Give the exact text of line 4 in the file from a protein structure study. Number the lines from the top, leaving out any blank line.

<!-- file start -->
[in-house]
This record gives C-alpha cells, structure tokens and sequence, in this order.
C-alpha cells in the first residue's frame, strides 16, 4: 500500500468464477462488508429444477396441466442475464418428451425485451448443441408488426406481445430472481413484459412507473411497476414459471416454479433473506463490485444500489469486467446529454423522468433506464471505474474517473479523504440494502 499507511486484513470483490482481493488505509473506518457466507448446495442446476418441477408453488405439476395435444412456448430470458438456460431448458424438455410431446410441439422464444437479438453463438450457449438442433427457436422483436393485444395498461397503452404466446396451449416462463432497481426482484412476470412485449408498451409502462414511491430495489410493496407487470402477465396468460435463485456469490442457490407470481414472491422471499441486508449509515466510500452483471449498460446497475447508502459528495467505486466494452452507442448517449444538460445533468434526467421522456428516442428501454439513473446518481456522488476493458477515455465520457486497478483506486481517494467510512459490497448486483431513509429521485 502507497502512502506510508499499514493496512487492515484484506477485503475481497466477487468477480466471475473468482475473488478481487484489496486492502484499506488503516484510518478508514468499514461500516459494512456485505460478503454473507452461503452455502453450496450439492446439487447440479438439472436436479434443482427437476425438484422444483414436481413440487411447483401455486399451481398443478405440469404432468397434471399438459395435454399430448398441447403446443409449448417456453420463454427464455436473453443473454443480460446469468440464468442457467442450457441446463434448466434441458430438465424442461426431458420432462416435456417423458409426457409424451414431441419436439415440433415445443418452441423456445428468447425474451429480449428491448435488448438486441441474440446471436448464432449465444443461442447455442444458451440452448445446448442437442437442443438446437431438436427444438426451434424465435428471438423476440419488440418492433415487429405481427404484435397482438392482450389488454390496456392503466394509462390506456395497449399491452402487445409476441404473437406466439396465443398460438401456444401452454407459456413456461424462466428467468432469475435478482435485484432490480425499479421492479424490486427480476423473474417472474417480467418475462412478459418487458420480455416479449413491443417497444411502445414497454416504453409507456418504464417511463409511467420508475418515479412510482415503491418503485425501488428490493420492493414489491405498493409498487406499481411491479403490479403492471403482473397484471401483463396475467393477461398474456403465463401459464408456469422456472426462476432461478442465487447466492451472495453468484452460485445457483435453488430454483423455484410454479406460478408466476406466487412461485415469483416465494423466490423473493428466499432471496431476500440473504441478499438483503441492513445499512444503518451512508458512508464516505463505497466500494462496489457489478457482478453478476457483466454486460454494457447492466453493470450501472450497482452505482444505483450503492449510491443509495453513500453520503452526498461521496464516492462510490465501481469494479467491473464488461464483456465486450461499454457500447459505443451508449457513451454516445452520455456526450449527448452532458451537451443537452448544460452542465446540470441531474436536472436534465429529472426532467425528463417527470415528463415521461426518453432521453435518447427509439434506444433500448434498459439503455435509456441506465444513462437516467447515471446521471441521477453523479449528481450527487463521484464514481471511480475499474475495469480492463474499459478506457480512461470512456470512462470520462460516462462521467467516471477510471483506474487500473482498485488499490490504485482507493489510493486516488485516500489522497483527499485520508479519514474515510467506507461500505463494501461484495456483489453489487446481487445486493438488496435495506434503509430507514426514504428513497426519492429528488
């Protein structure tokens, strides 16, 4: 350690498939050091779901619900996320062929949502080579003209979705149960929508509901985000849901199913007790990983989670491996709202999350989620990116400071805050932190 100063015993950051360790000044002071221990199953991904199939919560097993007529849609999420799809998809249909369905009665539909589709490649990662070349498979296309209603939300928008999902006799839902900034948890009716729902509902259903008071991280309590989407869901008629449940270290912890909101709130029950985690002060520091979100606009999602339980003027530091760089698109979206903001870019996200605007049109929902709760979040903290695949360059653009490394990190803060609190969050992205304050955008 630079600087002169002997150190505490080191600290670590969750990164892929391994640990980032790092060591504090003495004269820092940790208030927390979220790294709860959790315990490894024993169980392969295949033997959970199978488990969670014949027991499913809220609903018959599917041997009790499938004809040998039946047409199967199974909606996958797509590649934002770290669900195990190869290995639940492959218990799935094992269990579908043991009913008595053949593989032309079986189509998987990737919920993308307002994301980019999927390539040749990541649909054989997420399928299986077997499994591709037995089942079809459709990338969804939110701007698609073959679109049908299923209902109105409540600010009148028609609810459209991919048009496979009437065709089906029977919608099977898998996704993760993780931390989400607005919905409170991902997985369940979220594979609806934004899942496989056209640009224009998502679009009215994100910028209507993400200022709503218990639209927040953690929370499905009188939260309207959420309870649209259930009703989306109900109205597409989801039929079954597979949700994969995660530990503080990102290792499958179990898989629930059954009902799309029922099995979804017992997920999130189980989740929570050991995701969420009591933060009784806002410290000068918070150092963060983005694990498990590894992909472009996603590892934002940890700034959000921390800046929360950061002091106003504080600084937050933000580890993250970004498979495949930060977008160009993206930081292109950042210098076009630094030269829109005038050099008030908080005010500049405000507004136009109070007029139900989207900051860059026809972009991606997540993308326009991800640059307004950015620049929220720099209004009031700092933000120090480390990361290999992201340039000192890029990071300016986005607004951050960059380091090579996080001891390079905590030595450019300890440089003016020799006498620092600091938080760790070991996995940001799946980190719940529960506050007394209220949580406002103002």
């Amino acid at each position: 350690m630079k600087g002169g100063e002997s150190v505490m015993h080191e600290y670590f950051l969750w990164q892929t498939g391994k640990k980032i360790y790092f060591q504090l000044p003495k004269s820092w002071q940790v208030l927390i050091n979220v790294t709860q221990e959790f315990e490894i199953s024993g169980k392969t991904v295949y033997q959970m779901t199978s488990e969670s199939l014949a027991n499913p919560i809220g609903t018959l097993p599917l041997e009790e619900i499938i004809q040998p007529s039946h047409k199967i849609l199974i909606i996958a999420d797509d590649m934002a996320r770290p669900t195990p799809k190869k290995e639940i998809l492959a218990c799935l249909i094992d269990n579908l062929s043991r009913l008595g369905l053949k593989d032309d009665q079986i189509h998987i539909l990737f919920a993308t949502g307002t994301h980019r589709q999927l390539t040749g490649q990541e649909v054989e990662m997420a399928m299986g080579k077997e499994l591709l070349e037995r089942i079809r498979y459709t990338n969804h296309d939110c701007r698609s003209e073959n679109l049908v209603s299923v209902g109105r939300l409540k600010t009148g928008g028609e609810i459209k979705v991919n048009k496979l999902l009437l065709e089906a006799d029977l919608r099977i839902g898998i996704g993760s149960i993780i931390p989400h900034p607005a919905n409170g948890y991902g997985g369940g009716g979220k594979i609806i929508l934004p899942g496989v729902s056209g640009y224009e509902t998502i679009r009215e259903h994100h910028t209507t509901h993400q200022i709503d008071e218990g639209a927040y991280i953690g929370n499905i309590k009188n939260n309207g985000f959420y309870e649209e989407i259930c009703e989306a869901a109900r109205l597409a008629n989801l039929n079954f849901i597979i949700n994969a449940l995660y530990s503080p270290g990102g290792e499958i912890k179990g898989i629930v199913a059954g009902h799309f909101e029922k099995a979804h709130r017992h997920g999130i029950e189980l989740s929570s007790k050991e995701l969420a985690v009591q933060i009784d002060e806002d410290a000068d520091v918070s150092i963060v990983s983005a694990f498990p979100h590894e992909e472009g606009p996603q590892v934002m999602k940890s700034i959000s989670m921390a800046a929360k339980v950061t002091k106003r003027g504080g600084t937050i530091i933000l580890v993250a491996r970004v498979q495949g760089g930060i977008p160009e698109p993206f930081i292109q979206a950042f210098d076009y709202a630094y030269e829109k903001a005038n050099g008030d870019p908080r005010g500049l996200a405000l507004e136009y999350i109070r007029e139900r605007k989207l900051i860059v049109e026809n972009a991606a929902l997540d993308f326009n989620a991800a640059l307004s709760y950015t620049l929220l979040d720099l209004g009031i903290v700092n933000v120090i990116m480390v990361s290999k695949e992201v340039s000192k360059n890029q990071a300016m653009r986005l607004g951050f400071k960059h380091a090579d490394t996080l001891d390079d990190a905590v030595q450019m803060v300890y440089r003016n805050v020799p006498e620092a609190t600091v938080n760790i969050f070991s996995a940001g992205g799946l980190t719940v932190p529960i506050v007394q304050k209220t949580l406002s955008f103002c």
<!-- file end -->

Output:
């Protein structure tokens, strides 16, 4: 350690498939050091779901619900996320062929949502080579003209979705149960929508509901985000849901199913007790990983989670491996709202999350989620990116400071805050932190 100063015993950051360790000044002071221990199953991904199939919560097993007529849609999420799809998809249909369905009665539909589709490649990662070349498979296309209603939300928008999902006799839902900034948890009716729902509902259903008071991280309590989407869901008629449940270290912890909101709130029950985690002060520091979100606009999602339980003027530091760089698109979206903001870019996200605007049109929902709760979040903290695949360059653009490394990190803060609190969050992205304050955008 630079600087002169002997150190505490080191600290670590969750990164892929391994640990980032790092060591504090003495004269820092940790208030927390979220790294709860959790315990490894024993169980392969295949033997959970199978488990969670014949027991499913809220609903018959599917041997009790499938004809040998039946047409199967199974909606996958797509590649934002770290669900195990190869290995639940492959218990799935094992269990579908043991009913008595053949593989032309079986189509998987990737919920993308307002994301980019999927390539040749990541649909054989997420399928299986077997499994591709037995089942079809459709990338969804939110701007698609073959679109049908299923209902109105409540600010009148028609609810459209991919048009496979009437065709089906029977919608099977898998996704993760993780931390989400607005919905409170991902997985369940979220594979609806934004899942496989056209640009224009998502679009009215994100910028209507993400200022709503218990639209927040953690929370499905009188939260309207959420309870649209259930009703989306109900109205597409989801039929079954597979949700994969995660530990503080990102290792499958179990898989629930059954009902799309029922099995979804017992997920999130189980989740929570050991995701969420009591933060009784806002410290000068918070150092963060983005694990498990590894992909472009996603590892934002940890700034959000921390800046929360950061002091106003504080600084937050933000580890993250970004498979495949930060977008160009993206930081292109950042210098076009630094030269829109005038050099008030908080005010500049405000507004136009109070007029139900989207900051860059026809972009991606997540993308326009991800640059307004950015620049929220720099209004009031700092933000120090480390990361290999992201340039000192890029990071300016986005607004951050960059380091090579996080001891390079905590030595450019300890440089003016020799006498620092600091938080760790070991996995940001799946980190719940529960506050007394209220949580406002103002």